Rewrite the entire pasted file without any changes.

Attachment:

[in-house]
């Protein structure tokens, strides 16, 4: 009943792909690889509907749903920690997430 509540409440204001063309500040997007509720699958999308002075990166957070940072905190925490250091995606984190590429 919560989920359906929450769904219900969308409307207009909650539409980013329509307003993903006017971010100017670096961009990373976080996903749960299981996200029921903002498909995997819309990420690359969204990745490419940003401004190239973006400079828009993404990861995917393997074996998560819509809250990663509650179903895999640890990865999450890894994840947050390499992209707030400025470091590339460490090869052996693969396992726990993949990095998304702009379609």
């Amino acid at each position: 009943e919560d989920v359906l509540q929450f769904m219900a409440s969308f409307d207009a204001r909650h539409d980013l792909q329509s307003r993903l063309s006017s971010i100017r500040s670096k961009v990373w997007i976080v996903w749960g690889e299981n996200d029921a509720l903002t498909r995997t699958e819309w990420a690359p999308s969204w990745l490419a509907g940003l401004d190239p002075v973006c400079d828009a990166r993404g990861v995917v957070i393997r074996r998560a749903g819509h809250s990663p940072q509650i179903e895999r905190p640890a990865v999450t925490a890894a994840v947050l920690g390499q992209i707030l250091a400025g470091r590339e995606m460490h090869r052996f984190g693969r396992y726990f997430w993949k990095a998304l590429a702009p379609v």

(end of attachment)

[in-house]
């Protein structure tokens, strides 16, 4: 009943792909690889509907749903920690997430 509540409440204001063309500040997007509720699958999308002075990166957070940072905190925490250091995606984190590429 919560989920359906929450769904219900969308409307207009909650539409980013329509307003993903006017971010100017670096961009990373976080996903749960299981996200029921903002498909995997819309990420690359969204990745490419940003401004190239973006400079828009993404990861995917393997074996998560819509809250990663509650179903895999640890990865999450890894994840947050390499992209707030400025470091590339460490090869052996693969396992726990993949990095998304702009379609």
């Amino acid at each position: 009943e919560d989920v359906l509540q929450f769904m219900a409440s969308f409307d207009a204001r909650h539409d980013l792909q329509s307003r993903l063309s006017s971010i100017r500040s670096k961009v990373w997007i976080v996903w749960g690889e299981n996200d029921a509720l903002t498909r995997t699958e819309w990420a690359p999308s969204w990745l490419a509907g940003l401004d190239p002075v973006c400079d828009a990166r993404g990861v995917v957070i393997r074996r998560a749903g819509h809250s990663p940072q509650i179903e895999r905190p640890a990865v999450t925490a890894a994840v947050l920690g390499q992209i707030l250091a400025g470091r590339e995606m460490h090869r052996f984190g693969r396992y726990f997430w993949k990095a998304l590429a702009p379609v």